Coach is preparing to shoot two films over the summer, including one in which he has the lead role, 180 (he took acting lessons after his first appearance on the show). He’s also “pastoring in a church up here in Susanville,” and has been hired as the men’s soccer coach at Lassen Community College, where he starts this fall and discussed in a separate interview. He’s also still conducting, and a documentary about his symphony, Small Town, Big Symphony, re-airs on the Documentary Channel Saturday night (preview it here).

Coach told me that being on Survivor a second time has “really kind of opened up my eyes: People are going to do things different than you, learn to appreciate the differences in everybody. Even if somebody doesn’t have the same philosophy as you, even if it’s a negative philosophy, where they do manipulate people, or they are mincing with their words, look at what they do right and value that person for being different than you, and don’t pigeonhole them into your own philosophy and core values.”

“I think it’s a continuing evolution of the impact that Survivor has had on my introspective self,” Coach said. “I’m set on who I am and I know who I am, and my core values haven’t changed, but it’s been a great experience to look at myself and say, don’t be too arrogant, don’t be too judgmental, and one thing that’s been happening even in the last six months.”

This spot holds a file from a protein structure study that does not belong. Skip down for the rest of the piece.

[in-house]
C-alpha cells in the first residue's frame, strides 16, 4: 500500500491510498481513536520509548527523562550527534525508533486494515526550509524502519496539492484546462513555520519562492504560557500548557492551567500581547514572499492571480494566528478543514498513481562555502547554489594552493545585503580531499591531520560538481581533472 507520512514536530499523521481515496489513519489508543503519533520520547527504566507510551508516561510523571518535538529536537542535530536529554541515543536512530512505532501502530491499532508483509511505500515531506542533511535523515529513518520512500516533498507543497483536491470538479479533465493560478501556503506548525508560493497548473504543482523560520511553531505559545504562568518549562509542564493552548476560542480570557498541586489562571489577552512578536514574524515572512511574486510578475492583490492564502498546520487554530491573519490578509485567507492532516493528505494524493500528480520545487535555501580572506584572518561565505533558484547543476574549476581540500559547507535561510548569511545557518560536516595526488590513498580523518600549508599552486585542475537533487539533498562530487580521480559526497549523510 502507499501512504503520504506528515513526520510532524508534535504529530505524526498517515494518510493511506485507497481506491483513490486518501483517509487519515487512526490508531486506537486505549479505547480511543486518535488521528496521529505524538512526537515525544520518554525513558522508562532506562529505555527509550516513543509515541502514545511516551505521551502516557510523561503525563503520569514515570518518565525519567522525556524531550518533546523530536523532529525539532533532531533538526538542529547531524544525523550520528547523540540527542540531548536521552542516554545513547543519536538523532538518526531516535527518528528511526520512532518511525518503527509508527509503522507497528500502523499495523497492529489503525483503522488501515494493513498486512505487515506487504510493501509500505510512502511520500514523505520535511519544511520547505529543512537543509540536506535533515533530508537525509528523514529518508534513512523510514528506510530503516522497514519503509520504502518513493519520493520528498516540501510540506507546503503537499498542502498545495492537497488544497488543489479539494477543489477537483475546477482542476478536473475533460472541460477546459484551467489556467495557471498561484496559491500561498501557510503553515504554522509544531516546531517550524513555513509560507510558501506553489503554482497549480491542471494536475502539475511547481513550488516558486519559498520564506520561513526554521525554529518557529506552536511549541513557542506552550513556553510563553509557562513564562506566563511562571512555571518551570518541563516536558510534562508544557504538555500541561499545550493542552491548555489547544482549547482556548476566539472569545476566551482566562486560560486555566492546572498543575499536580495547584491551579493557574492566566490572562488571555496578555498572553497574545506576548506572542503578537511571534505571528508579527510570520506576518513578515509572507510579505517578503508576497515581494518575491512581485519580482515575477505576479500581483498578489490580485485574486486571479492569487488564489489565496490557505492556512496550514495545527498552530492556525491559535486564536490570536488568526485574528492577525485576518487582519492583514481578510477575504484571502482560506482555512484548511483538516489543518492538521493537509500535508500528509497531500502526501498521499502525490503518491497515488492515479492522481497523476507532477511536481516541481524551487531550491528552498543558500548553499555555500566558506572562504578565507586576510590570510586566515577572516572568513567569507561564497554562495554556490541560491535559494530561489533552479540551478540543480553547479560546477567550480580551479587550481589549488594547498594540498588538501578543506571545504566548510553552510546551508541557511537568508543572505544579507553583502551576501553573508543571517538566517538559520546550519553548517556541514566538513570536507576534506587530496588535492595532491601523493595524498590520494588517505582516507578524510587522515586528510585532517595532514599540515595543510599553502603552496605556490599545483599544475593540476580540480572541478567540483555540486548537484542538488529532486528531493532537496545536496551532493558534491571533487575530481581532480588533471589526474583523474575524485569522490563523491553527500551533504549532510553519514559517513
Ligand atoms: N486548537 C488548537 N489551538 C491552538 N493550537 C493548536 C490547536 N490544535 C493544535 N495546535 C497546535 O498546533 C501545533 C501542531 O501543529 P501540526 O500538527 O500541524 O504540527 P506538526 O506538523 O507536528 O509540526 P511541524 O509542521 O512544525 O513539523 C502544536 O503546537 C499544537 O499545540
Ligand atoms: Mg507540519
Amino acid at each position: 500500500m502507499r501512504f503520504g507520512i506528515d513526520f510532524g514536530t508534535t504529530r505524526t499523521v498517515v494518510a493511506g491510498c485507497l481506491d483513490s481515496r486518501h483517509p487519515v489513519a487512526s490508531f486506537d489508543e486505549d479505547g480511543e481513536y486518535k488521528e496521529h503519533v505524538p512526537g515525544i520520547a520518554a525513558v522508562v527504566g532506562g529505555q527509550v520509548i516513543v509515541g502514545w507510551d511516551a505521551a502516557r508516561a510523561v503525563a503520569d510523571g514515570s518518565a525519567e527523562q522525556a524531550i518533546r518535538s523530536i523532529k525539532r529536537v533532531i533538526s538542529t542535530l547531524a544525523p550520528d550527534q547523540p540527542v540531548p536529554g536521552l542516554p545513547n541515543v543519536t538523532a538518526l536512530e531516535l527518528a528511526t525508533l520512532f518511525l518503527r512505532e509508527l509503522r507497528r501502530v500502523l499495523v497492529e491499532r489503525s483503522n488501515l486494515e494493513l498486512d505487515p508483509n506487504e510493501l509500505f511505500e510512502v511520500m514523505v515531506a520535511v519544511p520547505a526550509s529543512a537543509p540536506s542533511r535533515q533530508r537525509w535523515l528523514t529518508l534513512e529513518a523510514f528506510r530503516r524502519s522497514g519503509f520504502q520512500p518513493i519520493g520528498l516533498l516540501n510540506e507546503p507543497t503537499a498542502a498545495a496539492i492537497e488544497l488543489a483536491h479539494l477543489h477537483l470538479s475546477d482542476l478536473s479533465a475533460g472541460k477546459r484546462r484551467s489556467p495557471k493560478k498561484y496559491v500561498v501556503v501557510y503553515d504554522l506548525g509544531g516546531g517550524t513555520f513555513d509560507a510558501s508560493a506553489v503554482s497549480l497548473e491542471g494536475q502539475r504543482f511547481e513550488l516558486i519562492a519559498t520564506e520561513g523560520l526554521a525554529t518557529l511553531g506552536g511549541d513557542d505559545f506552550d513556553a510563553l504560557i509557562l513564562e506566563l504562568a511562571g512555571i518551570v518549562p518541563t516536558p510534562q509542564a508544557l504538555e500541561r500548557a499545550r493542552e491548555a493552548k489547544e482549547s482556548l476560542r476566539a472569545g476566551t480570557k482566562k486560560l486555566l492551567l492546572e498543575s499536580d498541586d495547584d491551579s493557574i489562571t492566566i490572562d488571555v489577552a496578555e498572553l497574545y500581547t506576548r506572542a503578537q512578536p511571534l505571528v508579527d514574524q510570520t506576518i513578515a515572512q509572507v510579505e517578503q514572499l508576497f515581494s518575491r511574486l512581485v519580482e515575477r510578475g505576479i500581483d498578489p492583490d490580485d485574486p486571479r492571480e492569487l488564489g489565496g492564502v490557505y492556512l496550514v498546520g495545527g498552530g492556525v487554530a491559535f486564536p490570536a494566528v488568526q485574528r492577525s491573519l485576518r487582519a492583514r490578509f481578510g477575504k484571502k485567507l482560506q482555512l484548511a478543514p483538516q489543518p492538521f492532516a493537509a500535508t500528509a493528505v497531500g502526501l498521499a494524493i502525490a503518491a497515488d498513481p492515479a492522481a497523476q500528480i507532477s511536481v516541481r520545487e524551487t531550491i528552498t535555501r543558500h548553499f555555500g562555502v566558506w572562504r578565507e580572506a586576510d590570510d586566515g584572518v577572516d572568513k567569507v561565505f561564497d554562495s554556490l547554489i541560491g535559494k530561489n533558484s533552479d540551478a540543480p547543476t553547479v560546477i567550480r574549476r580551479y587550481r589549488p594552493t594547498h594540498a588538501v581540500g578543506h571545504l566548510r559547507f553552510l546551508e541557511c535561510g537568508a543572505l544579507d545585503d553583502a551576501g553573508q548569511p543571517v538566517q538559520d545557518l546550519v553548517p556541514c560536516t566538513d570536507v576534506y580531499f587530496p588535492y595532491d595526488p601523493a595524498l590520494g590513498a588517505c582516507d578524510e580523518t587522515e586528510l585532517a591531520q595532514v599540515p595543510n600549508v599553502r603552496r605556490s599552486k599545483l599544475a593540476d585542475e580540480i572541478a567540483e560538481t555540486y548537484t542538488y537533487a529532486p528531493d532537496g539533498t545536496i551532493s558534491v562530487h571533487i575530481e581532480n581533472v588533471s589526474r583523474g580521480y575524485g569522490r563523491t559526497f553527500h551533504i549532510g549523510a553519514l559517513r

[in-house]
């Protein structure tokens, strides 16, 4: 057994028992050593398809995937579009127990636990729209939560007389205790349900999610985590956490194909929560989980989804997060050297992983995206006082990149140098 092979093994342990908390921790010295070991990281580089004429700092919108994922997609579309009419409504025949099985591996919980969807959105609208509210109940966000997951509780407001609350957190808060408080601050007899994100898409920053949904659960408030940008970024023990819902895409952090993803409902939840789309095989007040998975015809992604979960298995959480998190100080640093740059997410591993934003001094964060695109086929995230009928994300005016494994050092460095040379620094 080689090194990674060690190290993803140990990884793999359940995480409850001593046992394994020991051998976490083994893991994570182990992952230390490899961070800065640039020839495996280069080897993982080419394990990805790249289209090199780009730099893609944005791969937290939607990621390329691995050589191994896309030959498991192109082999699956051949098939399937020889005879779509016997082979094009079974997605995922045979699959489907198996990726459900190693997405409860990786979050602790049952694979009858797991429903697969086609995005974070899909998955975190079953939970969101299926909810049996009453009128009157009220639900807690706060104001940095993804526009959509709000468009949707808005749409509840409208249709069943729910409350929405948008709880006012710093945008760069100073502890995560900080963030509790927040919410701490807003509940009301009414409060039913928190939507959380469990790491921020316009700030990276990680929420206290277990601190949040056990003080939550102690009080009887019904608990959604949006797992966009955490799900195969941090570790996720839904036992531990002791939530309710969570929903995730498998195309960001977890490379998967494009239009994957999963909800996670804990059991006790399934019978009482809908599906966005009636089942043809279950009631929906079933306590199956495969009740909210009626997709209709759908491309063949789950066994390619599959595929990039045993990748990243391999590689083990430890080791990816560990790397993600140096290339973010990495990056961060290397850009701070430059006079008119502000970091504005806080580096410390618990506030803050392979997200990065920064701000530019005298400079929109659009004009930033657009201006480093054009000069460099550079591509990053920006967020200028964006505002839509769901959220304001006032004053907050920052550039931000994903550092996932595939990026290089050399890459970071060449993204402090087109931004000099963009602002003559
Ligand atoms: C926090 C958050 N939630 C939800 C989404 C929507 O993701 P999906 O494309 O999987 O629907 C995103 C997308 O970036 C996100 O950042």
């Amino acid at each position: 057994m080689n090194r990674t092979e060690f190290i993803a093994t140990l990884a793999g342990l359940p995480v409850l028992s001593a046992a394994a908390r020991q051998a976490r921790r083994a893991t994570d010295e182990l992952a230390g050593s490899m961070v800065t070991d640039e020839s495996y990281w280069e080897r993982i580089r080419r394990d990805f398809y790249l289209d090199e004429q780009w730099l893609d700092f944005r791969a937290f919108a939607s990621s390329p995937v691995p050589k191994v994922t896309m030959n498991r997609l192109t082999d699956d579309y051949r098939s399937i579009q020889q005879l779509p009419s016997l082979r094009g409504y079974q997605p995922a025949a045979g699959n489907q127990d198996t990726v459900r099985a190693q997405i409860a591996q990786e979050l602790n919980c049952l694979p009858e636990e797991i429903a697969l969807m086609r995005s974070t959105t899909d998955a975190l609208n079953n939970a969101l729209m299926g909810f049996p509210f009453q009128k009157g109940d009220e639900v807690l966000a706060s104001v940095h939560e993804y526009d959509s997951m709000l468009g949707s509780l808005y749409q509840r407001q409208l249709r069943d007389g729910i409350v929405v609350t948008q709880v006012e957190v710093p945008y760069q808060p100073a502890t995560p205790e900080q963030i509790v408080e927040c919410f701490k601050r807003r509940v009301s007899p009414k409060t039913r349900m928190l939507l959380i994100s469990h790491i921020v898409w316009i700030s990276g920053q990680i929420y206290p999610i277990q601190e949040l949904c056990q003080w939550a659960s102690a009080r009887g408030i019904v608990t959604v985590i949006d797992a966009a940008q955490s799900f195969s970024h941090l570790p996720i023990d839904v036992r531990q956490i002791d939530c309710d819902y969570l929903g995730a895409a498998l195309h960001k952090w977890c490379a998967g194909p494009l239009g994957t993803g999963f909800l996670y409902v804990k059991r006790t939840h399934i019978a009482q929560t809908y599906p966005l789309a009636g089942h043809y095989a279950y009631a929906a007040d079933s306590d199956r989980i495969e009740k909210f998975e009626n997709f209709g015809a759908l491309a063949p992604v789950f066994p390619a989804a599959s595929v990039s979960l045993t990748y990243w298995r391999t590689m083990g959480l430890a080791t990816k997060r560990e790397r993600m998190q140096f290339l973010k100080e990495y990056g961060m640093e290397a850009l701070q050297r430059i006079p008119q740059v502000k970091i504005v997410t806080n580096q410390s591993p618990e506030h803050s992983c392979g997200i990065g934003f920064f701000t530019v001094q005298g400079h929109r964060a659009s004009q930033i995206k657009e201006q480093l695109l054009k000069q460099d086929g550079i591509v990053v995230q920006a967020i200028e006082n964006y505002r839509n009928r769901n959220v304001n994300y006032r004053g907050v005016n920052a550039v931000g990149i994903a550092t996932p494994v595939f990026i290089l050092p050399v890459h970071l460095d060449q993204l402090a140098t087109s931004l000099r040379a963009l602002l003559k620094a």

“That first time, in Tocantins, that was the coach: that was the guy who’s on the sidelines who’s never wrong, who’s never wavering, who’s very black and white. And there’s parts of that personality that still come out,” he said, especially on the soccer field, where he has to say, “listen, assholes, I’ve coached for 14 years … you’ve gotta talk like that or you’re not going to get any respect. That is a part of my personality. The thing that happened is that when I went out there [the first time], everybody was really encouraging that part of my personality, so I just went crazy.”